OGDEN -- The Utah Attorney General's Office has charged a Hooper man with defrauding a Box Elder County couple.
Rockie Kay, 55, of Rock Hard Construction, was charged Feb. 23 with five counts of communications fraud and one count of a pattern of unlawful activity, all second-degree felonies, in 2nd District Court.
He was charged in 2011 with theft by deception relating to the same set of circumstances. However, his attorney argued that the four-year statute of limitations on second-degree felonies committed in 2006 had run out. The judge agreed and dismissed those charges.
The attorney general's office filed the new charges because fraud continues "until the element of the crime is complete," said prosecutor Denise Dalton.
Because the office argues he commited communication fraud through emails with the Fowles, the alleged crimes extend into June 2008 and are still viable for prosecution, she said.
Kay's attorney, Sam Hood, declined to comment.
Kay signed a purchase agreement with Terry and Tonya Fowles in June 2006 for $236,000 for a building lot and construction of a new home, according to the probable cause statement by an attorney's office investigator. The lot was in the Walker Springs subdivision in Perry.
Kay carried a construction loan in his name through Howard Kent, Inc.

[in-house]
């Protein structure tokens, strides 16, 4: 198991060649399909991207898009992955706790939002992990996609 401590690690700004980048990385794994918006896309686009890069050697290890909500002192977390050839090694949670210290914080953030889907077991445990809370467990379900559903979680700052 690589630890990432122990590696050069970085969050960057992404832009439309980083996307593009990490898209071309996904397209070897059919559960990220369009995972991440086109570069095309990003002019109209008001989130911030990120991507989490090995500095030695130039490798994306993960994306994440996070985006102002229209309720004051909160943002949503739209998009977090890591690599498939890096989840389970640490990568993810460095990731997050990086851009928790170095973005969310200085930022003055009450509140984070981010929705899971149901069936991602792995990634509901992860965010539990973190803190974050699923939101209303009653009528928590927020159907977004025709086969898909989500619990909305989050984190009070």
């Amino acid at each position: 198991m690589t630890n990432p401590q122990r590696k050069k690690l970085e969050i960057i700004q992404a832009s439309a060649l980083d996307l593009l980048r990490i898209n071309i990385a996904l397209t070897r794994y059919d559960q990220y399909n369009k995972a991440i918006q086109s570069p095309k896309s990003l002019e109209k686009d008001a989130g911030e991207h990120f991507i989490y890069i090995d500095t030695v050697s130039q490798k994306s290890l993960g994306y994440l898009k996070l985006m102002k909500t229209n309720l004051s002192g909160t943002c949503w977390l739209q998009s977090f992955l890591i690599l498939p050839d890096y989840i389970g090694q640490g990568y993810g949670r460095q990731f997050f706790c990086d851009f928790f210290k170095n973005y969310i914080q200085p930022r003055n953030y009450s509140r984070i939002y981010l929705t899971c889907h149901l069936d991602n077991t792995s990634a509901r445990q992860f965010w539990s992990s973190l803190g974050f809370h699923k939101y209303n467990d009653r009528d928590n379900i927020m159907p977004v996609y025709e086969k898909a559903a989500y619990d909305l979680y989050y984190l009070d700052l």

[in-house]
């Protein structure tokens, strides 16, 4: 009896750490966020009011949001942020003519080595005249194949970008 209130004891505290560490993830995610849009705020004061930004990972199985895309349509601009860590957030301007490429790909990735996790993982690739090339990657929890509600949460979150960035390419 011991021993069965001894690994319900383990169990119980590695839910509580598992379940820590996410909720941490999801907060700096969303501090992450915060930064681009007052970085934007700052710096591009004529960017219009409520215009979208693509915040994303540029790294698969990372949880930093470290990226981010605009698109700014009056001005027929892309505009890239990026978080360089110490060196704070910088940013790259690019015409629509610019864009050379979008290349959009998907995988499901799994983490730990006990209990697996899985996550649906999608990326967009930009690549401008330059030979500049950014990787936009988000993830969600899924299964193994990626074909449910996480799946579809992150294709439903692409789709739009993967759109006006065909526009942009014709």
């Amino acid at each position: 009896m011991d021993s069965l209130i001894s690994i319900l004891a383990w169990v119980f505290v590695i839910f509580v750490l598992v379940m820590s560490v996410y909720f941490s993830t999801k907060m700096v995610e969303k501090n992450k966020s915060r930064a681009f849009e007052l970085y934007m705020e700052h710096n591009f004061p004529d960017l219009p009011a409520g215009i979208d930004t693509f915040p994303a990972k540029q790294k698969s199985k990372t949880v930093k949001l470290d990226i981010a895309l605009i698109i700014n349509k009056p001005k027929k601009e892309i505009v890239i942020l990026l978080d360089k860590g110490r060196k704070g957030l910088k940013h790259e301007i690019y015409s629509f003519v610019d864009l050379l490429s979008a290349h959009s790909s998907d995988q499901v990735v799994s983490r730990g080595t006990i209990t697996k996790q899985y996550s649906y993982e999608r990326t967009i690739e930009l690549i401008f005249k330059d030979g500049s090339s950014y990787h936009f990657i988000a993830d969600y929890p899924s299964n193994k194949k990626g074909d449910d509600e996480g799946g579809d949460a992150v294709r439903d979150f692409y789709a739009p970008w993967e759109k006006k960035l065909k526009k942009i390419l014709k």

Four times, Kay encouraged the Fowles to pay him directly, because it would reduce interest costs on the loan, the statement reads. They agreed each time. From July to November 2006, Tonya Fowles issued checks to Kay totalling $85,000.
In March 2007, the Fowles moved into their new home and needed to establish a final construction cost so they could close on a mortgage loan.
Between then and June 2008, they tried to schedule meetings with Kay to review the finances. But Kay was never available to meet and failed to show up at scheduled closing dates, the probable cause documents states.
On June 16, 2008, Howard Kent Inc. foreclosed on Kay's construction loan for lack of payment.
"The Fowles were forced to vacate their new home and lost all the monies they had personally paid for construction," the statement reads.
Howard Kent Inc. reviewed Kay's construction loan and found he had made no payments toward the loan balance, the statement reads. It goes on to say that Kay's bank account showed no expenditures related to the construction of the Fowleses' home.